Bet you didn’t know…
Here’s a list of little known curious facts about the Second World War. Why not read and find out how much of a history buff you are, see how many of them you knew beforehand?
Curious Fact 1: Which is which?
Most historians agree that the Second World War began on September 1, 1939 – Germany’s invasion of Poland. However, there are historians who argue that the second global-scale conflict started on September 18, 1931, the day Japan invaded Manchuria. Still, there are those who maintained that WWII was just a continuation of WWI with a break of a couple of years in between.
So, which is which really?
Curious Fact 2: Stealing Nazis
To make their Sieg Heil March, the Nazis pirated Harvard’s “fight song”. Now, you be the judge. Did or didn’t they?
Curious Fact 3: Calvin Graham of the US Navy was only 12 when he became the recipient of a Purple Heart
Calvin Graham enlisted in the US Navy when he was just a mere 12–year-old lad though his superiors did not know that. When he got wounded and his bravery noted during the Naval Battle of Guadalcanal, he became the recipient of the Bronze Star Medal and the Purple Heart Medal. However, he was stripped of these honors when his real age was revealed.
He also had to fight to receive full medical benefits rightfully his for serving in the war as well as clearing out his military record throughout his life. His Purple Heart was eventually reinstated almost two years after his death.
Curious Fact 4: Too many armies, too many wars
Yang Kyoungjong was a Korean soldier who served in the Japanese Imperial Army in 1938 in Manchuria. He was eventually captured by the Soviets and was interred in a labor camp. However, manpower shortage in the Soviets’ side had Yang fighting for the Red Army in the Eastern Front against the Nazis in 1942. The Wehrmacht captured him in 1943 and was then fitted with a German uniform to serve in the Eastern Battalion, a unit composed of Russian POWs.
When June 1944 rolled in, Yang was captured by the American troops. That ended his career as a military man of three armies — that of the Japanese, the Soviet and the German armies.
Legendary Sir Adrian Carton de Wiart went through a, more or less, same plight as Yang. But instead of serving multiple armies, he served in multiple wars. He was at the Boer War, the First World War and the Second World War. He was able to go through a plane crash alive, survived shots on multiple parts of his body and even tunnelled his way out of a POW camp. He summed up his war experiences with these words: “Frankly, I have enjoyed the war.”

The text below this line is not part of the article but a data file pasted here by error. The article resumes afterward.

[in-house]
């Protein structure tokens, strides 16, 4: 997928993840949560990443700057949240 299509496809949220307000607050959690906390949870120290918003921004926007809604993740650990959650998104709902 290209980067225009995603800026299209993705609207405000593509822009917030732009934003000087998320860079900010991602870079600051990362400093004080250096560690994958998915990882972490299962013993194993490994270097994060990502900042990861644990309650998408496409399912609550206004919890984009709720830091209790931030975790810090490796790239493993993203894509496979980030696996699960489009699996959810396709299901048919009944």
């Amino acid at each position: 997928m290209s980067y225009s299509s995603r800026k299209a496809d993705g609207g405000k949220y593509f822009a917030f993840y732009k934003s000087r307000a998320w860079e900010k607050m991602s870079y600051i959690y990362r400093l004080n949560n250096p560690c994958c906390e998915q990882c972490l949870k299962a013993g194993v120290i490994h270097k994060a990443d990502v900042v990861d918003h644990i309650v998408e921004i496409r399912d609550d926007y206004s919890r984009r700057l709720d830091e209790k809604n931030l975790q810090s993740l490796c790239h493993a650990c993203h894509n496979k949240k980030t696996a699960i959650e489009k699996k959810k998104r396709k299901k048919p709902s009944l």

Another soldier who served multiple times was Finnish Lauri Allan Törni, also known by his American name as Larry Thorne. He served in the Finnish Army as a captain during the Finnish Winter and Continuation Wars. He was also able to serve in the German army during the Second World War and fought against the Russians. When WWII ended, he immigrated to the US where he became a Green Beret and a highly decorated one at that. He served and died in Vietnam. In fact, he was John Wayne’s inspiration in the 1968 American war film Green Berets.
Curious Fact 5: Japanese cannibalism during WWII
Flyboys: A True Story of Courage, a non-fiction book authored by James Bradley, recounted how nine American crewmen survived after their plane crashed during the Second World War. Out of this number, only one man was plucked up alive when he was saved by a passing submarine — he was Lieutenant George H. W. Bush who went on to become US’ forty-first president.
Unfortunately, the rest of the gang weren’t so fortunate. They were captured by the Japanese, taken in as POWs and were eventually executed or partially eaten by their captors.
Curious Fact 6: The gremlins were a WWII invention
Accordingly, the notion about this havoc-creating little monsters was first developed during the Second World War; they were jokingly blamed for the little mechanical problems WWII-era planes ran into.
The concept grew and…the rest is history.
Curious Fact 7: The witches of WWII
Night Witches was a group of Soviet women, an all-female bomber regiment, who did bombing missions throughout the Second World War.
These women pilots would do their campaigns in the dead of the night turning off their engines then glide and drop their explosive loads to their German targets. This was their tactic to avoid being detected by the enemy. The Night Witches were able to drop a total of 3,000 tons of bombs above German lines and were so successful at what they did that German pilots were promised to receive the coveted Iron Cross if they could shoot down even a single Night Witch.
Curious Fact 8: Magic number 139
During the Second World War, American factories were all busy supporting the war efforts by making and supplying war materials that the country was only able to build 139 cars throughout the WWII years.
Curious Fact 9: And then, there were only 10,000
There were about 40,000 men who served in U-boats during WWII. However, after the conflict ended, only 10,000 of those men were able to return to their respective homes.
Curious Fact 10: Totality
All in all, the number of casualties from America, Britain and France during WWII, if put together, would roughly go in par with the number of casualties the Soviets had during the decisive battle of Leningrad only. The Soviet Union suffered 26 times more when it came to lives lost compared to the other country members of the Allies during the Second World War.